At one point following the shooting, Zimmerman had his own website and raised $200,000 for his legal defense. His family and attorneys also have set up separate fundraising websites, but it's unclear how much they have raised.
Zimmerman's attorneys say that their client hasn't worked since the shooting. Of course, people in high-profile cases sometimes win lucrative deals to write books or sell their life stories so they can be made into a movie or television program.
Bernstein said if Zimmerman was his client, he would advise against this right now.
"If he's doing a book deal, he should keep it quiet, and don't come out with a book in a hurry," said Bernstein, adding that he would advise Zimmerman not to speak to the news media in either paid or unpaid appearances.
"The more you talk, the more you are a target," he said. "The court has spoken for him. The best thing he could possibly do is go below the radar."
There's also the possibility of further legal action against Zimmerman — some of which could impact any money that he makes.
Martin's family could sue Zimmerman in civil court, much like Ronald Goldman's family did with OJ Simpson. Any proceeds Zimmerman makes from a book or movie deal could be turned over to the Martins, if a civil jury were to find him guilty.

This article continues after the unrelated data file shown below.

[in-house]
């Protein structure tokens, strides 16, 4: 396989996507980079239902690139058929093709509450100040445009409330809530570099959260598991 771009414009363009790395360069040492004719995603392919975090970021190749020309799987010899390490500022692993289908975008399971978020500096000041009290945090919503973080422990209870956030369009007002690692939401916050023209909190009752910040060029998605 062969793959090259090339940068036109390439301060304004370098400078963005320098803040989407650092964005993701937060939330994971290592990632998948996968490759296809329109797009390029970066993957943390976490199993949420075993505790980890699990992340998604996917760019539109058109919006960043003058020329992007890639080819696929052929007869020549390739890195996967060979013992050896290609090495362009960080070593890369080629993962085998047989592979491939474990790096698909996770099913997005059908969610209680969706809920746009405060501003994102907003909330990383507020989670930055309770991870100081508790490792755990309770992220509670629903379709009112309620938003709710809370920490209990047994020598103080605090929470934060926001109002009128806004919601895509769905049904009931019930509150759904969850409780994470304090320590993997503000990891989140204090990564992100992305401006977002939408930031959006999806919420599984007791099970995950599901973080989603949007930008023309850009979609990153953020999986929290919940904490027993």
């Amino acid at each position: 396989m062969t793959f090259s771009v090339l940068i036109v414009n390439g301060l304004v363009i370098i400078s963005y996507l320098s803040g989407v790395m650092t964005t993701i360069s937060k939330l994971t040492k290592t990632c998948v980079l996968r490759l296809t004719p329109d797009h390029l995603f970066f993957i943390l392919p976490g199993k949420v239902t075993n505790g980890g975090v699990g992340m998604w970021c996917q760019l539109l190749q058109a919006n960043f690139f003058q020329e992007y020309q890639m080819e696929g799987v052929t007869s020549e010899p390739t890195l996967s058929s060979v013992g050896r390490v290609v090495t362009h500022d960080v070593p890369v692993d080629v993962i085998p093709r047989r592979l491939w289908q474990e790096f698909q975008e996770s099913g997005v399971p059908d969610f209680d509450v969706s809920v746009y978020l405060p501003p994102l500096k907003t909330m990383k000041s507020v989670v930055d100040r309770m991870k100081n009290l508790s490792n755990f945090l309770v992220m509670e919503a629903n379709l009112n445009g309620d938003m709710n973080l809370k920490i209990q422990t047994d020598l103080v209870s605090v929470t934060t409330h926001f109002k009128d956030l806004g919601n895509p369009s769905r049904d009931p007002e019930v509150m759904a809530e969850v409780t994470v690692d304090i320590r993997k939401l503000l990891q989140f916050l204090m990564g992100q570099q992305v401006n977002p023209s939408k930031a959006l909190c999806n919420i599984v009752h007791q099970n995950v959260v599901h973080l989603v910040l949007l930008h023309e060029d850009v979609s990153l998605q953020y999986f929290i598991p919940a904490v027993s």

And then there is the possibility that the Department of Justice could bring a federal hate-crime charge against Zimmerman. While legal experts say this is unlikely, Zimmerman could be forced into paying for more lawyers if it does happen.
Veteran publicist Glen Selig said in the coming weeks and months, Zimmerman should let others speak for him and avoid most, if not all, publicity. By speaking to the news media about the case, Zimmerman risks making the story about him — and not about the larger, more complicated issues of race and justice.
"I would clearly advise him not to become the lightning rod for this issue," Selig said.
Emotions over the case are running high, especially among those who think Zimmerman should have been found guilty, said Scott Sundby, a law professor at the University of Miami.
"The hard thing about the law sometimes is that we can have intuitive responses that an outcome is not fair but that doesn't necessarily mean that the law was not followed," Sundby said.
"The criminal justice system is often an imperfect system of handling wrongs that occurred. Many acts we feel were unjust will go unpunished by the law because of larger issues as to why the system is set up that way."
Follow Tamara Lush on Twitter at http://twitter.com/tamaralush
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